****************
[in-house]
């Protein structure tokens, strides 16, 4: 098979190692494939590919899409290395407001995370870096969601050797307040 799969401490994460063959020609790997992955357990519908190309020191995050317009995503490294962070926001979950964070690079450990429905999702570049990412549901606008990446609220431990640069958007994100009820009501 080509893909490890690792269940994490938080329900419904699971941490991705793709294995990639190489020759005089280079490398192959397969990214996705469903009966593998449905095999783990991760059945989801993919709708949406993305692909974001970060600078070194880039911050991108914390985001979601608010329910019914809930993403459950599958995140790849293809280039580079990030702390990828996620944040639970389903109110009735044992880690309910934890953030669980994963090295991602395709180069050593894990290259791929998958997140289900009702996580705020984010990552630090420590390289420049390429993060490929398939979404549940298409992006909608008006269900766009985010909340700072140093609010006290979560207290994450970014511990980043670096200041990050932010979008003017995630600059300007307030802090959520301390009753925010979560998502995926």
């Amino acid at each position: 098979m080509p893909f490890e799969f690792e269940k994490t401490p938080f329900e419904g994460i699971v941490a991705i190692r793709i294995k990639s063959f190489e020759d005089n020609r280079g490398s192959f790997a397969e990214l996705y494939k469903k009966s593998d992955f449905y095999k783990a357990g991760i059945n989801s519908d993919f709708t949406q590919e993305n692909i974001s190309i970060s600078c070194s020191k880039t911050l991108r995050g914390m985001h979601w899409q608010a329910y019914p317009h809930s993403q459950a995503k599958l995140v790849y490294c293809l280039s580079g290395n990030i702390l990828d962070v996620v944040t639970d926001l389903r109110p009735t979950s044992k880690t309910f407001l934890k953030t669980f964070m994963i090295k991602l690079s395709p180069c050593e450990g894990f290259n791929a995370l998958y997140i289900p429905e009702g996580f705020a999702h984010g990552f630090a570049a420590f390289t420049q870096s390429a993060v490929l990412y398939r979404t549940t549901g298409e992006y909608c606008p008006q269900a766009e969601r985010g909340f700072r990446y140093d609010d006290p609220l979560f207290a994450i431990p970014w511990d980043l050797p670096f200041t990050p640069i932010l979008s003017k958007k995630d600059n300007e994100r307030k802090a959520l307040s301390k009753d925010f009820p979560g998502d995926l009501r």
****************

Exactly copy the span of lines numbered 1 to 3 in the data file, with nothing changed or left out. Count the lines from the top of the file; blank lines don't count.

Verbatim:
[in-house]
């Protein structure tokens, strides 16, 4: 098979190692494939590919899409290395407001995370870096969601050797307040 799969401490994460063959020609790997992955357990519908190309020191995050317009995503490294962070926001979950964070690079450990429905999702570049990412549901606008990446609220431990640069958007994100009820009501 080509893909490890690792269940994490938080329900419904699971941490991705793709294995990639190489020759005089280079490398192959397969990214996705469903009966593998449905095999783990991760059945989801993919709708949406993305692909974001970060600078070194880039911050991108914390985001979601608010329910019914809930993403459950599958995140790849293809280039580079990030702390990828996620944040639970389903109110009735044992880690309910934890953030669980994963090295991602395709180069050593894990290259791929998958997140289900009702996580705020984010990552630090420590390289420049390429993060490929398939979404549940298409992006909608008006269900766009985010909340700072140093609010006290979560207290994450970014511990980043670096200041990050932010979008003017995630600059300007307030802090959520301390009753925010979560998502995926």
């Amino acid at each position: 098979m080509p893909f490890e799969f690792e269940k994490t401490p938080f329900e419904g994460i699971v941490a991705i190692r793709i294995k990639s063959f190489e020759d005089n020609r280079g490398s192959f790997a397969e990214l996705y494939k469903k009966s593998d992955f449905y095999k783990a357990g991760i059945n989801s519908d993919f709708t949406q590919e993305n692909i974001s190309i970060s600078c070194s020191k880039t911050l991108r995050g914390m985001h979601w899409q608010a329910y019914p317009h809930s993403q459950a995503k599958l995140v790849y490294c293809l280039s580079g290395n990030i702390l990828d962070v996620v944040t639970d926001l389903r109110p009735t979950s044992k880690t309910f407001l934890k953030t669980f964070m994963i090295k991602l690079s395709p180069c050593e450990g894990f290259n791929a995370l998958y997140i289900p429905e009702g996580f705020a999702h984010g990552f630090a570049a420590f390289t420049q870096s390429a993060v490929l990412y398939r979404t549940t549901g298409e992006y909608c606008p008006q269900a766009e969601r985010g909340f700072r990446y140093d609010d006290p609220l979560f207290a994450i431990p970014w511990d980043l050797p670096f200041t990050p640069i932010l979008s003017k958007k995630d600059n300007e994100r307030k802090a959520l307040s301390k009753d925010f009820p979560g998502d995926l009501r």